4. Jeanne Byington Said:


    So many businesses–not just banks though they are at the top of the list–waste your time with incessant messages and thank you’s and horrible music and requests to tape the conversation, mentions of the website to get information [so you don’t bother them on the phone]….and so you hopefully are unaware of how long you have been waiting to speak to a PERSON.

    We must hold our collective breath–literally and figuratively–as all sorts of protections that kept us from harm are rolled back. I’m thinking of the loosening of Environmental Protection Agency regulations making it more profitable for businesses but harder for the public to breath.

    Back to the Consumer Complaint Database, I think it’s important to be aware of even the small steps to quiet the public. We are being distracted by much louder noises that will impact us but add up these significant, if little known, legitimate opportunities to speak out and the country will take a bad turn for its small-fry citizens which is most of us.

  5. HB Said:

    A bedrock belief among the wealthy in this country that the public, net-net, is always going to be an impediment to “economic progress” (ie: the making of more money), therefore, everybody is going to be better off if its voices are silenced. Remember William H. Vanderbilt’s famous dictate, “The public be dammed…?”

    No banker in his right mind would welcome the opportunity to deal with one more consumer protection agency. Besides, most such agencies usually do little to benefit the public weal rather just add yet another layer of expanse to the process of wealth creation.

    A better way to go is to re-engineer the structure of that portion of financial system which benefits the public to be responsive to it as well. Just as a waiter in a restaurant understands that he gets a better tip if he gives good service, retail bankers should understand that their first loyalty must be to their depositors, not to their management, or their shareholders. A creditor who is responsible to his customer is not going to let him run up unmanageable balances on his credit cards just to make more money for his employer.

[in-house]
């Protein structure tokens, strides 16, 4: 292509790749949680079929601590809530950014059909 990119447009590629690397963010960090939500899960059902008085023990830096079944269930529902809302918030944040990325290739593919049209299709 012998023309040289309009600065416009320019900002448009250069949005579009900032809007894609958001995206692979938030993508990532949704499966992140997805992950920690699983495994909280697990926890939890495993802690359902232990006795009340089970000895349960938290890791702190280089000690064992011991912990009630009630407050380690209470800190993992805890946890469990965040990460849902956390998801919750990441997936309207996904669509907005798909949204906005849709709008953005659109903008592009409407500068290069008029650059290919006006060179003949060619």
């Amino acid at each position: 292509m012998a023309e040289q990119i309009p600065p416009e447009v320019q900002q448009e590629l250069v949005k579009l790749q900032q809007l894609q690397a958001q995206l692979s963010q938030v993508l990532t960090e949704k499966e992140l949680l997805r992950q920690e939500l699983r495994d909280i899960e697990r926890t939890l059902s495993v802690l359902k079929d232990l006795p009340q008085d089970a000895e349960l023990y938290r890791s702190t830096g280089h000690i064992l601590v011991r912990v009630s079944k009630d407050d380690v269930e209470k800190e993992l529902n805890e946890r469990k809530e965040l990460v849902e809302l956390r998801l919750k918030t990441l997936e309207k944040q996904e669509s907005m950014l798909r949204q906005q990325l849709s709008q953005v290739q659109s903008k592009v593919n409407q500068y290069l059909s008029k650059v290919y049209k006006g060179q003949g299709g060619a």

Bring back the “glass walls,” like “Glass/Steagall, which segregated trust businesses from investment businesses, deposit taking businesses from market trading businesses, and so forth. You’ll soon solve a lot of the problems.

  6. Jeanne Byington Said:


    The Vanderbilt quote reminded me of Leona Helmsley’s “the little people.” Some share the wealth from the top of the heap and others chop at anyone or anything that they fear will prevent them from staying there or increasing the heap.

    The public is usually sluggish and accepting–until someone goes too far. That’s when citizens protest and eventually, after something tragic happens, those in power readjust and then there’s a period of relative peace and quiet.

    There should be safe havens for the public’s money. I agree that retail banking should step out of the fray to let other financial entities make giant bucks from risky investments. The retail banker would be focused on the customer and perhaps the need for oversight wouldn’t be as crucial for their business at least.